The fintech industry is one of the most funded sectors — along with e-commerce — and is dominated by peer-to-peer (P2P) lending (50 percent) and e-payment (23 percent) platforms. Despite having more than 300 fintech companies operating in Indonesia, foreign investors will find the industry has yet to fulfil its potential. One of the factors is that 60 percent of the country’s workforce is in the informal sector, and many micro, small, and medium sized enterprises (MSMEs) have little access to financing from banks, as they too are mostly operating in the informal sector.

P2P lending

Many local MSMEs have business models that are not compatible with the characteristics of the banks’ financial products. That includes aspects such as payment terms for loan schemes, forms of collateral, and credit quality, among others.

Foreign fintech firms can plug this gap through new financing models that have the potential to serve Indonesia’s approximately 45 million underbanked and 90 million unbanked adults.

These microloans are popular because of their convenience as it normally takes just 24 hours for the funds to be disbursed, and the terms and maturity are small and short – with borrowers typically receiving not more than US$100. These are normally returned within a few weeks as there are often huge interest charges.


Electronic money transactions rose by 173 percent in 2020 and have become indispensable to Indonesian consumers. The country is predicted to be the next battleground for digital payment apps, with Indonesia possessing many of the key characteristics that are critical for the adoption of digital payment systems.

As of 2022, some 224 million people had access to the internet, expected to rise to 270 million by 2028. Further, the smartphone penetration rate stood at approximately 80 percent. Moreover, the middle-class now comprises 20 percent of the population, a key segment in the growth of the digital economy.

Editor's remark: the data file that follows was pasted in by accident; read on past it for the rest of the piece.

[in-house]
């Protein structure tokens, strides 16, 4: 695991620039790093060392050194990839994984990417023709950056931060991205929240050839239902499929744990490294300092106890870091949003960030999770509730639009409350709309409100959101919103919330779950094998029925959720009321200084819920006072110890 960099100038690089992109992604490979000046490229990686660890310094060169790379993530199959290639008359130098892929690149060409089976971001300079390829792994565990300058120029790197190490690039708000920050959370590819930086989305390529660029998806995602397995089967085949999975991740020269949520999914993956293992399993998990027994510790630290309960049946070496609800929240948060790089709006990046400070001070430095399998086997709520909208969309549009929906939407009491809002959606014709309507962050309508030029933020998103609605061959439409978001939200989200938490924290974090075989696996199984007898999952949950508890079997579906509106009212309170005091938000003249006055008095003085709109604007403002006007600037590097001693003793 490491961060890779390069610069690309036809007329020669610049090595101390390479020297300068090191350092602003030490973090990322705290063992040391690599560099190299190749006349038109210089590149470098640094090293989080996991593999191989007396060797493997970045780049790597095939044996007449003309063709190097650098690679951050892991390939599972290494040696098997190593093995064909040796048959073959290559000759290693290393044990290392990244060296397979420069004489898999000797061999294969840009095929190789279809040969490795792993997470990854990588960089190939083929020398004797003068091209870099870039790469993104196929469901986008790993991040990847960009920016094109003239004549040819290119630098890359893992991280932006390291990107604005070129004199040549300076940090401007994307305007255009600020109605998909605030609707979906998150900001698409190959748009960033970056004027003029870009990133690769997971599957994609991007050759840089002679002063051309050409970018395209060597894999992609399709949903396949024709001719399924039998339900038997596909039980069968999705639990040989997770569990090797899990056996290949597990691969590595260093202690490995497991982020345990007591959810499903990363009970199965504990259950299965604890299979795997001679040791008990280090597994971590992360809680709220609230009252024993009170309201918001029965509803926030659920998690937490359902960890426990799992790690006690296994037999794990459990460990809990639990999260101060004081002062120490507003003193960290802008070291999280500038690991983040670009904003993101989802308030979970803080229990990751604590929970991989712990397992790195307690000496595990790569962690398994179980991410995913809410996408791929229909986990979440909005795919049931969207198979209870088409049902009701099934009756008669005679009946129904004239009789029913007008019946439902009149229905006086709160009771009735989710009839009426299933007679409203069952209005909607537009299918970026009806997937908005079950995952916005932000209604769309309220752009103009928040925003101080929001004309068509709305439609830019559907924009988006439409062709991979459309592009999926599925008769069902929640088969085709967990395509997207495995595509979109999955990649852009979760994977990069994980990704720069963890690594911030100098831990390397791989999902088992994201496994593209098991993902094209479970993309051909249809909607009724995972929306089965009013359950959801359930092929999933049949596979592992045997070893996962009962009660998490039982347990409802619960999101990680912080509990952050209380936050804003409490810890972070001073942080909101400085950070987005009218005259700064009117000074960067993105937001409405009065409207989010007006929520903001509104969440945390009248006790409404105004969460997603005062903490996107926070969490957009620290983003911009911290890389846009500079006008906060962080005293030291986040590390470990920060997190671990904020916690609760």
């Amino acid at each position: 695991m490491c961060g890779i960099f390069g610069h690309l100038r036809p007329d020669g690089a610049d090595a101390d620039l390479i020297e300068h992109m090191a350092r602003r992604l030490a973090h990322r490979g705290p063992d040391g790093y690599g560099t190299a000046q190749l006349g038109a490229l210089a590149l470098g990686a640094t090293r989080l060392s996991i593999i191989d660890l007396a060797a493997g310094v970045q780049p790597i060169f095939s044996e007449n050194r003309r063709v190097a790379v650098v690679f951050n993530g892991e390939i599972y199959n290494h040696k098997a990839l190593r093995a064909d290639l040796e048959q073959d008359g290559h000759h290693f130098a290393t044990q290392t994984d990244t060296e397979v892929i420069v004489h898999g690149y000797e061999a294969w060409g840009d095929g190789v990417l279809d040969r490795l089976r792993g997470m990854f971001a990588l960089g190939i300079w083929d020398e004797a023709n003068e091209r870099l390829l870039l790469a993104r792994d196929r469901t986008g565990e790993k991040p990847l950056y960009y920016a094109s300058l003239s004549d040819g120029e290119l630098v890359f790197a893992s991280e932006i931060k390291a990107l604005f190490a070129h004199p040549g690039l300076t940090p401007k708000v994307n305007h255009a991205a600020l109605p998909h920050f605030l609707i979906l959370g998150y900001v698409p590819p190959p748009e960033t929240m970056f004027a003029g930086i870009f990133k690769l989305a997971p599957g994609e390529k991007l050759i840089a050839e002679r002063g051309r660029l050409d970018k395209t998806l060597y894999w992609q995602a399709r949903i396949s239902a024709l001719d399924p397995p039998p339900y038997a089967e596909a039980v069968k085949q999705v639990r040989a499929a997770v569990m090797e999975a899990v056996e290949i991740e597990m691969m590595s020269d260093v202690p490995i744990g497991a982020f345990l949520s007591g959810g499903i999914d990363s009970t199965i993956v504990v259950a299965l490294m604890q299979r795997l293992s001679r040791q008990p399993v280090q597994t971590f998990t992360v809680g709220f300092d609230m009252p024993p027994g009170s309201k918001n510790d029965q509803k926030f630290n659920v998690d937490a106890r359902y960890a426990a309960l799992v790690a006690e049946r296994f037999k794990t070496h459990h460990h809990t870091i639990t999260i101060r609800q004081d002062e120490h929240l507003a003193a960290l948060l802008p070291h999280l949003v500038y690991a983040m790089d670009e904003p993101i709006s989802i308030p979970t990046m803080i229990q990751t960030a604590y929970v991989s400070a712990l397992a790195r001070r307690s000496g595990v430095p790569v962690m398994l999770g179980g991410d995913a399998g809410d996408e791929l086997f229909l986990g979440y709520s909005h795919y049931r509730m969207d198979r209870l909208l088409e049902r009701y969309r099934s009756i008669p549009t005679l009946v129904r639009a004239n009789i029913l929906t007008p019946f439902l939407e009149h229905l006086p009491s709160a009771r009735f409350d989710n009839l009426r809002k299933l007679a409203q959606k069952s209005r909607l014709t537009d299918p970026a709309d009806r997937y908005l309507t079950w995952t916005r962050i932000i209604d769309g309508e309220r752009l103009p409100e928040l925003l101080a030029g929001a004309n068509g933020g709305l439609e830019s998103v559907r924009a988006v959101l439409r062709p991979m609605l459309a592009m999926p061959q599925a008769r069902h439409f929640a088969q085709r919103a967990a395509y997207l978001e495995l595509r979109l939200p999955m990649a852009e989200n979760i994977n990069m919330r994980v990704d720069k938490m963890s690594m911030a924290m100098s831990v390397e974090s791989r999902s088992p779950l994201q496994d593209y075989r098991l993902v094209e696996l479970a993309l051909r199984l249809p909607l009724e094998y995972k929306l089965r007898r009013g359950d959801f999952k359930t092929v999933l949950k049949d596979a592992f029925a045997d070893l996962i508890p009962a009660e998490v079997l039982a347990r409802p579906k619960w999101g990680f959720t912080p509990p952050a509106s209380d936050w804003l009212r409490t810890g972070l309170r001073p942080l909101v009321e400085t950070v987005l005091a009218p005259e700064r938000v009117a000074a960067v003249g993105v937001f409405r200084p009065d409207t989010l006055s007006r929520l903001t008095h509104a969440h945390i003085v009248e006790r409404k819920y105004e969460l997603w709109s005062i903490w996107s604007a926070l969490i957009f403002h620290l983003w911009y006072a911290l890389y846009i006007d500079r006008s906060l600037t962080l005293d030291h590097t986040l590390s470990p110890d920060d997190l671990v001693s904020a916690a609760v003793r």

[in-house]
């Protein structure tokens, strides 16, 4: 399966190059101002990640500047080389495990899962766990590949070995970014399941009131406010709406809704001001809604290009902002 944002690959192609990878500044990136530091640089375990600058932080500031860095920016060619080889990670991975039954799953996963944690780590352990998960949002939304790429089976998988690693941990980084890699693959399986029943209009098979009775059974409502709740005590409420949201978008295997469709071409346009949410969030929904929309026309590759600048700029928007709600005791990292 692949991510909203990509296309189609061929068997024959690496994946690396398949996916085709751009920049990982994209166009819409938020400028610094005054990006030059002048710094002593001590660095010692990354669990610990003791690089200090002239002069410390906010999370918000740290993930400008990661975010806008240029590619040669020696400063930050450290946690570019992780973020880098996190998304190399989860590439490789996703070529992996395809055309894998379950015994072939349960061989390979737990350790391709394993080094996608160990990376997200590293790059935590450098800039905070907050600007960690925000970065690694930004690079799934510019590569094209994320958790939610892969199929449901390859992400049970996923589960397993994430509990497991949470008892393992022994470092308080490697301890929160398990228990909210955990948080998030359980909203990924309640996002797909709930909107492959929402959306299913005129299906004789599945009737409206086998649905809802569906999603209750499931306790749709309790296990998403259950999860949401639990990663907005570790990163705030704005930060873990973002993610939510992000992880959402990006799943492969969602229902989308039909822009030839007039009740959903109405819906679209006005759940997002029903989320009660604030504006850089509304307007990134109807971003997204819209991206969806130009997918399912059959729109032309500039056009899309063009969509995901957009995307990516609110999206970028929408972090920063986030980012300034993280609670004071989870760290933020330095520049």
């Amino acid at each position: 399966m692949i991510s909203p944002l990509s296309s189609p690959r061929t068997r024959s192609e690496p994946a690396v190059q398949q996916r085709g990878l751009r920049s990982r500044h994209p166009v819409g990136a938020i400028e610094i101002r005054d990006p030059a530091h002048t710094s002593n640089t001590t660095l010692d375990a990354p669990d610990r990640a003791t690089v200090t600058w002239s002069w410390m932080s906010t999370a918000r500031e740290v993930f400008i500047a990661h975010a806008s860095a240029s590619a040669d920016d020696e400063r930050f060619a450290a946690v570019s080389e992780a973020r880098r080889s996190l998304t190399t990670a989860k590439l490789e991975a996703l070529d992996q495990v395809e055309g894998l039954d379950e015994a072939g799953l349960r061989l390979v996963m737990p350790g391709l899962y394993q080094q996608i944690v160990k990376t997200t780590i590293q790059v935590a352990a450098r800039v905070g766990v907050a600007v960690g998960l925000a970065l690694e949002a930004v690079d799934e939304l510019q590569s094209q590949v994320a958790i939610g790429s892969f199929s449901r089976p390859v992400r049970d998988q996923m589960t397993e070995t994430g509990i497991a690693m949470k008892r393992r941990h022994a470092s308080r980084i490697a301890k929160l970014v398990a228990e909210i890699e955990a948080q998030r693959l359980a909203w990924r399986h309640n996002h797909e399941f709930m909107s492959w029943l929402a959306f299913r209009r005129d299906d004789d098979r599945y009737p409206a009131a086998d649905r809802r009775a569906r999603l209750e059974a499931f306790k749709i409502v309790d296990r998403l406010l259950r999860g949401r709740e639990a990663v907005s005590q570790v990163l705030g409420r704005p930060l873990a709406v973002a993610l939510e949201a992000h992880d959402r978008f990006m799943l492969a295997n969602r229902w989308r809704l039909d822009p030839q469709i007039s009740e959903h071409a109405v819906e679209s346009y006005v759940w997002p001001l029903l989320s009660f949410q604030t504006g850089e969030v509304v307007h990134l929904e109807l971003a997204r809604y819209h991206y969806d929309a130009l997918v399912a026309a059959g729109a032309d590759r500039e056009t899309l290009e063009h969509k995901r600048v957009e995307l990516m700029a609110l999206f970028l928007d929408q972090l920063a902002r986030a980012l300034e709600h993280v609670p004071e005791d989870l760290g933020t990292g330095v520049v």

Local players still dominate the market, however, for foreign investors in the e-wallet industry, it is essential that they deliver a customer-centric experience to allow customers to pay with the local payment method of their choice, ranging from mobile banking to payments via convenience stores. This is because while Indonesia has a high smartphone penetration rate, a sizeable portion of its population is unbanked.

Cloud technology and big data analytics

Indonesia is embracing cloud technology at speed and scale and has attracted investments from the world’s largest tech companies. In a report compiled by the Boston Consulting Group, Indonesia’s public cloud market is projected to see a compound annual growth rate of 25 percent — to reach US$800 million by 2023. The growing number of digital natives and the expansion of digital unicorns is fast turning Indonesia into one of Asia-Pacific’s fastest-growing public cloud markets.

Alibaba gained a first-mover advantage over rivals Google, Amazon Web Services (AWS), and Microsoft.

The management of big data will be key to maximizing the future of Indonesia’s cloud technology industry. Big data will be of great importance in understanding consumer trends in the country, particularly in recording digital footprints through social media platforms. Many MSMEs are using Facebook and Instagram to reach their consumer base.

There were 191.4 million social media users in Indonesia in January 2022. With 129.9 million Facebook users, 99.15 million Instagram users, and 92,07 million TikTok users.

It is estimated that the total number of social network users will reach 256 million by 2025.